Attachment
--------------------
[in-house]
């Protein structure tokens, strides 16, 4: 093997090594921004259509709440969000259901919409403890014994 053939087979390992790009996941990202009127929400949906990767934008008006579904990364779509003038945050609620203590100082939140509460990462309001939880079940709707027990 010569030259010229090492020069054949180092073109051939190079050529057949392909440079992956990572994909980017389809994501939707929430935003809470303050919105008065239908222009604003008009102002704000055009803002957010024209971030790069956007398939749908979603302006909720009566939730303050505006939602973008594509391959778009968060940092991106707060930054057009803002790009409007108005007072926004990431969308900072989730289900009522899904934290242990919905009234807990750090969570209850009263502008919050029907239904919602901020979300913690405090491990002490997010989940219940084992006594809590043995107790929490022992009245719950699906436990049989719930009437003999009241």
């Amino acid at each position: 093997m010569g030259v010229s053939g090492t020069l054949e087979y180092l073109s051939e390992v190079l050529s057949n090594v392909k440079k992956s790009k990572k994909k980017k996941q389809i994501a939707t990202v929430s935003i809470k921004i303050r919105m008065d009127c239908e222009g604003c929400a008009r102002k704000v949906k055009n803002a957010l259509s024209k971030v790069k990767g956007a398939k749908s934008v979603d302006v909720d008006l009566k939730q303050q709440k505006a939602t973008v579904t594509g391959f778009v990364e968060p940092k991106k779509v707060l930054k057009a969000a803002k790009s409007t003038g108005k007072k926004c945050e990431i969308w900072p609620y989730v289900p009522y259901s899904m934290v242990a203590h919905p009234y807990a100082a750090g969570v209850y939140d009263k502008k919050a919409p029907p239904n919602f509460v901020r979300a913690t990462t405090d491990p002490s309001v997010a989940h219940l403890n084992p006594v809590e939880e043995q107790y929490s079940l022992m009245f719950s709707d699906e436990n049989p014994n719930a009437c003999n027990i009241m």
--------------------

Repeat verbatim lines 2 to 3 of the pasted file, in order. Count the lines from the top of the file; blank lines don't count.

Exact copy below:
């Protein structure tokens, strides 16, 4: 093997090594921004259509709440969000259901919409403890014994 053939087979390992790009996941990202009127929400949906990767934008008006579904990364779509003038945050609620203590100082939140509460990462309001939880079940709707027990 010569030259010229090492020069054949180092073109051939190079050529057949392909440079992956990572994909980017389809994501939707929430935003809470303050919105008065239908222009604003008009102002704000055009803002957010024209971030790069956007398939749908979603302006909720009566939730303050505006939602973008594509391959778009968060940092991106707060930054057009803002790009409007108005007072926004990431969308900072989730289900009522899904934290242990919905009234807990750090969570209850009263502008919050029907239904919602901020979300913690405090491990002490997010989940219940084992006594809590043995107790929490022992009245719950699906436990049989719930009437003999009241």
């Amino acid at each position: 093997m010569g030259v010229s053939g090492t020069l054949e087979y180092l073109s051939e390992v190079l050529s057949n090594v392909k440079k992956s790009k990572k994909k980017k996941q389809i994501a939707t990202v929430s935003i809470k921004i303050r919105m008065d009127c239908e222009g604003c929400a008009r102002k704000v949906k055009n803002a957010l259509s024209k971030v790069k990767g956007a398939k749908s934008v979603d302006v909720d008006l009566k939730q303050q709440k505006a939602t973008v579904t594509g391959f778009v990364e968060p940092k991106k779509v707060l930054k057009a969000a803002k790009s409007t003038g108005k007072k926004c945050e990431i969308w900072p609620y989730v289900p009522y259901s899904m934290v242990a203590h919905p009234y807990a100082a750090g969570v209850y939140d009263k502008k919050a919409p029907p239904n919602f509460v901020r979300a913690t990462t405090d491990p002490s309001v997010a989940h219940l403890n084992p006594v809590e939880e043995q107790y929490s079940l022992m009245f719950s709707d699906e436990n049989p014994n719930a009437c003999n027990i009241m």